Sunday, February 27, 2011

The Black Cauldron

I've been hearing about this legendary film by Disney for years, and I decided to Netflix it and see what all the fuss is about.

Apparently, the film caused quite a scandal when it opened in 1985. This film was originated in the Ron Miller era, then Don Bluth led a palace revolt and Eisner and Katzenberg took over. So, it had a very bumpy birth – and it looks it. I hate to pile on a film when it's down, but it deserves to be down. What a mess.
The backgrounds are ugly, with a rainbow of bright colors, and the character design is ghastly. The animation is very crude, which is surprising because people like Andreas Deja, Mike Gabriel, Gary Trousdale, Ruben Aquino, Glen Keane, Walt Stanchfield, Milt Kahl, Mark Kausler and Tim Burton are listed in the credits. The voices are so-so, though the music by Elmer Bernstein is quite good.

But the killer is the story. The main character is this magic pig who disappears from the last third of the story for unexplained reasons. The evil character is not scary in the least, and all of the other characters are downright boring. And the ending of the film makes no sense at all.

Plus, apparently this was the most expensive film ever produced by the Disney Studios and it almost put them out of business. So if you want to see what not to do on a film, check out "The Black Cauldron". I rate it a D. See ya,


  1. Wow, you've never seen Cauldron until now? I'm surprised; and yes, it really is a mess. Fortunately for the crew it was a good hard lesson and they turned around rather quick. I think for such a big animation corporation it was good to have such a bomb - really brings the reality of failure back into thought.

  2. I think you botched up on the story. The pig's not the main character, it's the boy looking after the pig.

    But yeah, I did see it myself, and I really do think it's one of Disney's least to date. It just felt very unremarkable overall, it left very little impact on me, and from hearing about its colossal failure, it's pretty easy to see why it did so badly, due to its attempts at being really dark, its flawed execution and its shoddy storytelling, and not even the occasional spot of decent animation can save its look, either. Though I can honestly think of films that look worse, like Delgo and Happily Ever After...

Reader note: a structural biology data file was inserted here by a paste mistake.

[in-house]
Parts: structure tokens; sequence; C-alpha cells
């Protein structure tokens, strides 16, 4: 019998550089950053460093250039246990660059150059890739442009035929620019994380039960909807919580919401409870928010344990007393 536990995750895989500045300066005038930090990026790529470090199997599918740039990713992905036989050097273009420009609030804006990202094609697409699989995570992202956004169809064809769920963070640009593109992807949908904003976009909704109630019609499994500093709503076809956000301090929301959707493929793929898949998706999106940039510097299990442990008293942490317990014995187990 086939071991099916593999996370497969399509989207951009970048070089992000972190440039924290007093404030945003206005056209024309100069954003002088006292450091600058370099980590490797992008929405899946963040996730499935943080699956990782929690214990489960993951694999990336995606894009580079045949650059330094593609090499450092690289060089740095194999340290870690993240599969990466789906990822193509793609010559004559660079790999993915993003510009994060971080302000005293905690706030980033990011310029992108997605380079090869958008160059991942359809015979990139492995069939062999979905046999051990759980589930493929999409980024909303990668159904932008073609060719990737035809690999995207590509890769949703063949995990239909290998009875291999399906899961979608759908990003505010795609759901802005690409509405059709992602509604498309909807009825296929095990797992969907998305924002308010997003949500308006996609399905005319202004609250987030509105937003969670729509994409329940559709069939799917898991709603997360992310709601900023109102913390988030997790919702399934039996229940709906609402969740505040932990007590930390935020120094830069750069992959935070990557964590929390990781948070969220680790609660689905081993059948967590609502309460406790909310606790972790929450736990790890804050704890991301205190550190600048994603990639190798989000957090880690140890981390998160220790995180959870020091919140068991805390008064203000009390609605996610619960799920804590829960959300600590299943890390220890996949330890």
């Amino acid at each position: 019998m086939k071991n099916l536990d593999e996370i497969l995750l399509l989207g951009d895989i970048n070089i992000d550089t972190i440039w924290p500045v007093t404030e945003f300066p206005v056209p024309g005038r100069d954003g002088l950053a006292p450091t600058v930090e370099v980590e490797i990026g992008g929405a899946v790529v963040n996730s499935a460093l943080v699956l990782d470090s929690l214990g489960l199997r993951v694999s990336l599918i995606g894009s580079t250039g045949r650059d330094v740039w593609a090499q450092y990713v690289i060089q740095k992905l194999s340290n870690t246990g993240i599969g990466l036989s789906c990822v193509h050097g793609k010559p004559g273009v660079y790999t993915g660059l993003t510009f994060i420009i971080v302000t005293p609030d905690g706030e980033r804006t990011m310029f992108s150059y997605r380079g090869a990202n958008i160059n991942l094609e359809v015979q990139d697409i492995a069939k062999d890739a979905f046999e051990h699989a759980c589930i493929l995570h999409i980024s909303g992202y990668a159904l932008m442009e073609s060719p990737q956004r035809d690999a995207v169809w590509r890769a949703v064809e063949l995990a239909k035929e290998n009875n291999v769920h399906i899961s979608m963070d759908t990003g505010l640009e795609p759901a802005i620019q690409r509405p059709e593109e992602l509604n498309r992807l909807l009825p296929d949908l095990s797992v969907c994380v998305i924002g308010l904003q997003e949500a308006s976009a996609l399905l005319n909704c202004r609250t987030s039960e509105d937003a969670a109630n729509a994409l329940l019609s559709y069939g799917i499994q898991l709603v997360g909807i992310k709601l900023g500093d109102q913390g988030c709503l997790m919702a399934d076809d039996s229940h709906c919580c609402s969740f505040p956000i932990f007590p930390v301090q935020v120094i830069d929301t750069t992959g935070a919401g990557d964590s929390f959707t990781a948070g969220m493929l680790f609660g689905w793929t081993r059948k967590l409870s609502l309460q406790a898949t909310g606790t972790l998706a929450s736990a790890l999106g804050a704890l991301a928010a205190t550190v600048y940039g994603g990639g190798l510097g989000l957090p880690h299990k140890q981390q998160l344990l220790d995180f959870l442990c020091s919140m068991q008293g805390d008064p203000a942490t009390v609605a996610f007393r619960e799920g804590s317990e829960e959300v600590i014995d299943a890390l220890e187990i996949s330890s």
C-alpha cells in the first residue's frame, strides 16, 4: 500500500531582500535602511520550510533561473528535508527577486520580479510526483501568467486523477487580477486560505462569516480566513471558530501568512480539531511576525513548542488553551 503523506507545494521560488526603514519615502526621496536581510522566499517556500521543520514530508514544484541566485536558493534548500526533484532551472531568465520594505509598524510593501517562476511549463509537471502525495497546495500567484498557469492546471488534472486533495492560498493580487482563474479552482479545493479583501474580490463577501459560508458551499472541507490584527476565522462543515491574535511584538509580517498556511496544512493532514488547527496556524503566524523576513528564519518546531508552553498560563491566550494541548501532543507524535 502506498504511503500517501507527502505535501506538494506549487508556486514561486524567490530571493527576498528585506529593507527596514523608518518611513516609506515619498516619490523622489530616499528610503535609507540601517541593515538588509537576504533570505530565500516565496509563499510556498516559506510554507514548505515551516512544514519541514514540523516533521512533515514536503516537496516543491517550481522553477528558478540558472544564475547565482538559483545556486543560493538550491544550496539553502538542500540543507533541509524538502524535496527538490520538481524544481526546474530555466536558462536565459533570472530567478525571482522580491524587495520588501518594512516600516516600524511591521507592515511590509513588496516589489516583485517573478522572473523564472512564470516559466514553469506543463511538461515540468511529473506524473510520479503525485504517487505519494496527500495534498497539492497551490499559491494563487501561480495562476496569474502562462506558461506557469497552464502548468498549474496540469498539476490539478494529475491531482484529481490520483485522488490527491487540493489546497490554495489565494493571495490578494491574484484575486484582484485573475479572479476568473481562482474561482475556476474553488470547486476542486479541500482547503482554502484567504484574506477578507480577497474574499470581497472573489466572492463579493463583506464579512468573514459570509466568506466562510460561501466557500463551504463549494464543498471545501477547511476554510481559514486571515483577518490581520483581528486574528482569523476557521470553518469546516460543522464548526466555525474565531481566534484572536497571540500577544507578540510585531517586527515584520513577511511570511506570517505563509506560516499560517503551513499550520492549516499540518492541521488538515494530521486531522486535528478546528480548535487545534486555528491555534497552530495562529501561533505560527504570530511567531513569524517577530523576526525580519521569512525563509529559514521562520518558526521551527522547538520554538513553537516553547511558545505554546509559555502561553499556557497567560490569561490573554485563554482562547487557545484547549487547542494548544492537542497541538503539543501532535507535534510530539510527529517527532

3. Ok, I know this post is from 5 years ago, but I happened upon it and I just HAVE to mention that the story relies heavily on Ancient Welsh mythology (the Horned King, the Black Cauldron/army of the dead, magic sword, those witches, the fairies, the bard, the names, and I think the oracular pig too) which is a lot less familiar to those of us used to French and German fairy tales. And it's a lot more obscure than Greek or even Norse mythology. As for its plot, the film closely follows the plot of a 1965 award winning fantasy book of the same name by Lloyd Alexander. Disney just portrayed the story too choppily for it to flow right, and the magic/legend elements were too unfamiliar and strange to hit the right chords with general audiences.

    My next note is that I really like the character design of the two main characters, Taran and Eilonwy (though I agree their animation could have been more refined to fit the classic Disney style). I also love the design of Henwen the Oracular Pig, she is precious. I think these three characters would make great toys for Disneyana, another key component of the best Disney films.

    I agree with the other problems you spot. Instead of the dreamy, uplifting tone of the most memorable Disney film, the Black Cauldron gives off a creepy, weird, slightly-off vibe-- similar to Disney's the Sword in the Stone (1963), or other studios' The Last Unicorn (1982) and Thumbelina (1992). All of these films feature a main character going off on an adventure and interacting with a cast of unfriendly, strange, 'off', inappropriate and grotesquely animated characters like the three Witches, like Madam Mim, like the Frogs, Mouse, and the Beetle, like that Tree. Worse, our heroes seek out these villainous characters having no choice but to ask for their help/make a deal. This is very unsettling for a child. Even the supposedly friendly characters are jarringly untrustworthy, unhappy and uncharming--Gurgi, the Magician and Molly, Jacamo-- no warm, welcoming, immediately trustworthy and consistently charming Genie here. I think these strange companions and uncomfortable encounters are what drag The Black Cauldron down, more so even than its strange plot or sketchy/unfinished animation. Come to think of it, Alice in Wonderland employs many of the same components, however it is meant to be in a bizzarro, unsettling, topsy-turvy wonderland, and we expect to meet 'mad' characters who happily belong in their Wonderland.

    This was fun!